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What’s going on with the National Vulnerability Database?

The National Vulnerability Database is so overwhelmed with a steadily increasing number of software and hardware flaws that the National Institute of Standards and Technology, which maintains the common vulnerabilities and exposures repository, called for a slight pause to regroup and reprioritize its efforts.

NIST scaled back the NVD program in mid-February, and is currently prioritizing analysis of the most significant or actively exploited vulnerabilities. The slowdown was precipitated by “an increase in software and, therefore, vulnerabilities, as well as a change in interagency support,” NIST said in the announcement.

The federal agency is seeking more support from within the government and reassigning staff as it assembles a public-private consortium to address long-term challenges and determine how to improve the NVD program. In the interim, the temporary delays in CVE analysis will result in less detailed analysis of vulnerabilities deemed non-urgent.

The work and output of NIST’s NVD program is remarkable. The agency reported an all-time high of 33,137 disclosures last year, a 318% increase from 2005 when the NVD first came online, according to Flashpoint research.

Government agencies, private companies, researchers and threat hunters use NVD’s standards-based vulnerability management data to automate security measurement and compliance, and assess, mitigate and spot potential risks lurking in these CVEs.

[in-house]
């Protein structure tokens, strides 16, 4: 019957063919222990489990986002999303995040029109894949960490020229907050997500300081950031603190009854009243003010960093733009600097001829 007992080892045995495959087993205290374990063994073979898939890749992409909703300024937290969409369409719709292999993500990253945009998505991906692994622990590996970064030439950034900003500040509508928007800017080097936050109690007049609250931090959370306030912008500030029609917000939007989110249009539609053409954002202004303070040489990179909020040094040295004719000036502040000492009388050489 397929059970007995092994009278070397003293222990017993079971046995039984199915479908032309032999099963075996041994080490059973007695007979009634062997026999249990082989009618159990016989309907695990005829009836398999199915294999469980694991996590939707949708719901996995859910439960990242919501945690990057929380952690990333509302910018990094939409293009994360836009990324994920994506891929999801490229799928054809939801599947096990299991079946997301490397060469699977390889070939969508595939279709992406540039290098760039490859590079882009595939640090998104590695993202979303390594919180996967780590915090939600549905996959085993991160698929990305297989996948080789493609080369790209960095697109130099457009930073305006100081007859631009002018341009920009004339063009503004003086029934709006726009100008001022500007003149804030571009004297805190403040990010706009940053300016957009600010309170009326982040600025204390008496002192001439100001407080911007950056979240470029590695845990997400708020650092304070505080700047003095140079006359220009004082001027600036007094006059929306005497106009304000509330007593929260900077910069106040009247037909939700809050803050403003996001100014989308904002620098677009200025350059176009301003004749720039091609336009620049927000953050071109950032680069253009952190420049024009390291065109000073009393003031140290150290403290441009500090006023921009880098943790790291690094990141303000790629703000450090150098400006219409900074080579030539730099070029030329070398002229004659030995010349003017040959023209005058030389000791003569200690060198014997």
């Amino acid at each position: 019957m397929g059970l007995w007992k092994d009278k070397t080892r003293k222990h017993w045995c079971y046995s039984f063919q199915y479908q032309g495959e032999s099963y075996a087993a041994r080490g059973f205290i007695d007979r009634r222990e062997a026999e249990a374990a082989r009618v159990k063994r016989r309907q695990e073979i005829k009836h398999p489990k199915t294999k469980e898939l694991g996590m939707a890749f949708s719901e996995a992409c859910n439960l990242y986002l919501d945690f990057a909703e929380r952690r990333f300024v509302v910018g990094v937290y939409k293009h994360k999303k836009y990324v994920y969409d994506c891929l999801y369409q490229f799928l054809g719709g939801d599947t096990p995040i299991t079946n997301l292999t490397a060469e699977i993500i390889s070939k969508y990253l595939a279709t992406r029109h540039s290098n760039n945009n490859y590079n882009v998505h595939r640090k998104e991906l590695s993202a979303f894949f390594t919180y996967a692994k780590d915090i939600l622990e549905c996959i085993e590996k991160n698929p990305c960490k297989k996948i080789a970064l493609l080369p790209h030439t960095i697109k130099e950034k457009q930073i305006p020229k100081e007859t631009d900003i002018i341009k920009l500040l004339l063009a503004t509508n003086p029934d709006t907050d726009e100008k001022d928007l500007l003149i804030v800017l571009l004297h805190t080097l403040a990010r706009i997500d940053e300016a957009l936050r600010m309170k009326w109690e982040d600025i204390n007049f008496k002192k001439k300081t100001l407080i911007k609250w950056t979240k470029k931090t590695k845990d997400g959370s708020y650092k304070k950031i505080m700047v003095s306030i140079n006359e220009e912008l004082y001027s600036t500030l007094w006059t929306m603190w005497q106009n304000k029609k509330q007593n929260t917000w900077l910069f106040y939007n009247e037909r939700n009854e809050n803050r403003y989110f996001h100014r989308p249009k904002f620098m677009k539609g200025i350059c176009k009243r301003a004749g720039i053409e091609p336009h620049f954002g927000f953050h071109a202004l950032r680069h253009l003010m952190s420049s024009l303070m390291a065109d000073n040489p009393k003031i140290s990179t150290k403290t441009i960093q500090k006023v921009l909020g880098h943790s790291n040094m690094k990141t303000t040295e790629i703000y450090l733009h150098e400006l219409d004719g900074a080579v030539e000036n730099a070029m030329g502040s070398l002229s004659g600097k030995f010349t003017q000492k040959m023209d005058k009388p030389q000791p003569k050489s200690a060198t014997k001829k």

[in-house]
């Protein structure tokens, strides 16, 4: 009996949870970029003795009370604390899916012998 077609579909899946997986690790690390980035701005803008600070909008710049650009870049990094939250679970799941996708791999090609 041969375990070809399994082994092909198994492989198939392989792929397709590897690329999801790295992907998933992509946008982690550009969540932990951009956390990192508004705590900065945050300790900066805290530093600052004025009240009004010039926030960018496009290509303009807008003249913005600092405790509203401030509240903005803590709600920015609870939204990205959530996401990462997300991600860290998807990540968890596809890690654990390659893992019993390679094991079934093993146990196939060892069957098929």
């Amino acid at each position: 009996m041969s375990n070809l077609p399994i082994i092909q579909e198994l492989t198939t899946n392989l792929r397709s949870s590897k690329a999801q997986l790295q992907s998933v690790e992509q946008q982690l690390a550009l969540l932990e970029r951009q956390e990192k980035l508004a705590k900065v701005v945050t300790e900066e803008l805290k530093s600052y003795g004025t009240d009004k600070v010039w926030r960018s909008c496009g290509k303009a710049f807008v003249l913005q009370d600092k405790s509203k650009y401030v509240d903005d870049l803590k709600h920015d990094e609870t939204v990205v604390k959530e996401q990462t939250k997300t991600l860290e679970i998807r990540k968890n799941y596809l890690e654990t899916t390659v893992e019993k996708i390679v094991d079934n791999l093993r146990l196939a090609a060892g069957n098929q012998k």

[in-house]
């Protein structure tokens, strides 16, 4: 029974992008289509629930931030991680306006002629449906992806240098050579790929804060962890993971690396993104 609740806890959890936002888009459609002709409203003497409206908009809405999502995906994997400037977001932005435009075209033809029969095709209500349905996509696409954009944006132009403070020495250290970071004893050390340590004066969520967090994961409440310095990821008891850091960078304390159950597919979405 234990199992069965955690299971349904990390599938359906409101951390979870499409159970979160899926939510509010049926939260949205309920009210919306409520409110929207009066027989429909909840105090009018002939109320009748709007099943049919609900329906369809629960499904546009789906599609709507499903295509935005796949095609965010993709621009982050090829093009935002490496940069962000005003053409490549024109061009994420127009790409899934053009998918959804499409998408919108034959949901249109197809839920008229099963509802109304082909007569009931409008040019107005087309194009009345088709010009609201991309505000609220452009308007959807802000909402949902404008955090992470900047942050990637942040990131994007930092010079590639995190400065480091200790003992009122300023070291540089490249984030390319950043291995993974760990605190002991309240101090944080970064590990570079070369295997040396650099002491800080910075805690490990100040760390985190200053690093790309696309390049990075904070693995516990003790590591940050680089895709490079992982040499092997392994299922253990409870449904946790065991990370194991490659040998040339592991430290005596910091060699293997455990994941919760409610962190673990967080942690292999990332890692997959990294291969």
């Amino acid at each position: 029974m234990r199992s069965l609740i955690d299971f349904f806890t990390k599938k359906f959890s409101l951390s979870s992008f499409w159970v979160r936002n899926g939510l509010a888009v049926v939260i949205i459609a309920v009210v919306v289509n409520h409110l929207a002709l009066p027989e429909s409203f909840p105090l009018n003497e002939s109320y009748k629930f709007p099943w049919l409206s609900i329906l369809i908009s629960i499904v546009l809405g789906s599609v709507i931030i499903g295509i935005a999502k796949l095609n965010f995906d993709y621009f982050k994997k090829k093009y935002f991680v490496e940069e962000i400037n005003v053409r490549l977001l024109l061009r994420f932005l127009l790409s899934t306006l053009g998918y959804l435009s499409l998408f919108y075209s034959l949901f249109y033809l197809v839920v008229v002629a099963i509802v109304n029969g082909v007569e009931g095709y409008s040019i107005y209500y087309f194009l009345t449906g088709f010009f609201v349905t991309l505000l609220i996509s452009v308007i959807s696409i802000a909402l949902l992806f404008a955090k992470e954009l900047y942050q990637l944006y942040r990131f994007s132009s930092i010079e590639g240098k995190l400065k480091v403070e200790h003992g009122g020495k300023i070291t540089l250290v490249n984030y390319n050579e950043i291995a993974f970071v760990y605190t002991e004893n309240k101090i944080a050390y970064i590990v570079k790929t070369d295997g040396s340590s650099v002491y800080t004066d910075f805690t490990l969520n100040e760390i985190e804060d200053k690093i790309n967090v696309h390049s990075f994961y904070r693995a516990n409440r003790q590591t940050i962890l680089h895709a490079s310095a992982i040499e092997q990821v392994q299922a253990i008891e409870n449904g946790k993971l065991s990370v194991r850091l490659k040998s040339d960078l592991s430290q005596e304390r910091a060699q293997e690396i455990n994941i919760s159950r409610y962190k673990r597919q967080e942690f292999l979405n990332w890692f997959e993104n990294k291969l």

“So many folks have, honestly, probably been taking it for granted for years,” said Caitlin Condon, director of vulnerability research at Rapid7.

NVD has long been an authoritative and widely trusted source for vulnerability information, despite occasional disputes about NIST’s timeliness or transparency, CVSS scores, common platform enumeration (CPE), or root cause identification.

“Security professionals across a variety of disciplines like research and vulnerability management have come to rely on NVD,” said Emily Austin, principal security researcher at Censys. “It’s built into vulnerability management tools and processes across many organizations, and its importance really can’t be overstated.”

NVD slowdown creates difficulties downstream

Impacts from the NVD slowdown are expected to materialize over time, and cybersecurity experts anticipate a snowball effect as some vulnerabilities receive less attention from NIST.

Some vendors disclose very little information about vulnerabilities in their products. When NIST isn’t filling that analysis gap, the responsibility ultimately falls on threat hunters, researchers and security companies.

Other vulnerability catalogs exist, such as the Mitre Corp.’s and the Cybersecurity and Infrastructure Security Agency’s known exploited vulnerabilities catalog, but the former doesn’t have the federal government’s official backing as a trusted source of truth and the latter is limited in scope.

“There’s value in being able to use a common language to discuss CVEs. That said, I also see concerns with having a single point of failure, as we’re experiencing now,” Austin said.

The temporary delays have already made it much more difficult for organizations to understand what software and products in their environments are vulnerable to a given CVE, according to Austin.

“Those working in vulnerability management and the tools they rely on are at a major disadvantage as a result of the NVD issues,” Austin said.

Challenges confronting the NVD

The sheer glut of vulnerabilities that NIST must analyze combined with the agency’s resource constraints has created a backlog in the NVD.

“Even before the start of the NVD slowdown, NVD has been significantly behind in analysis of the growing number of disclosures for years, often ranging from two to six weeks to analyze a given vulnerability. Over time, this gap in coverage has culminated to over 100,000 vulnerabilities missed by CVE and NVD,” Flashpoint research found.

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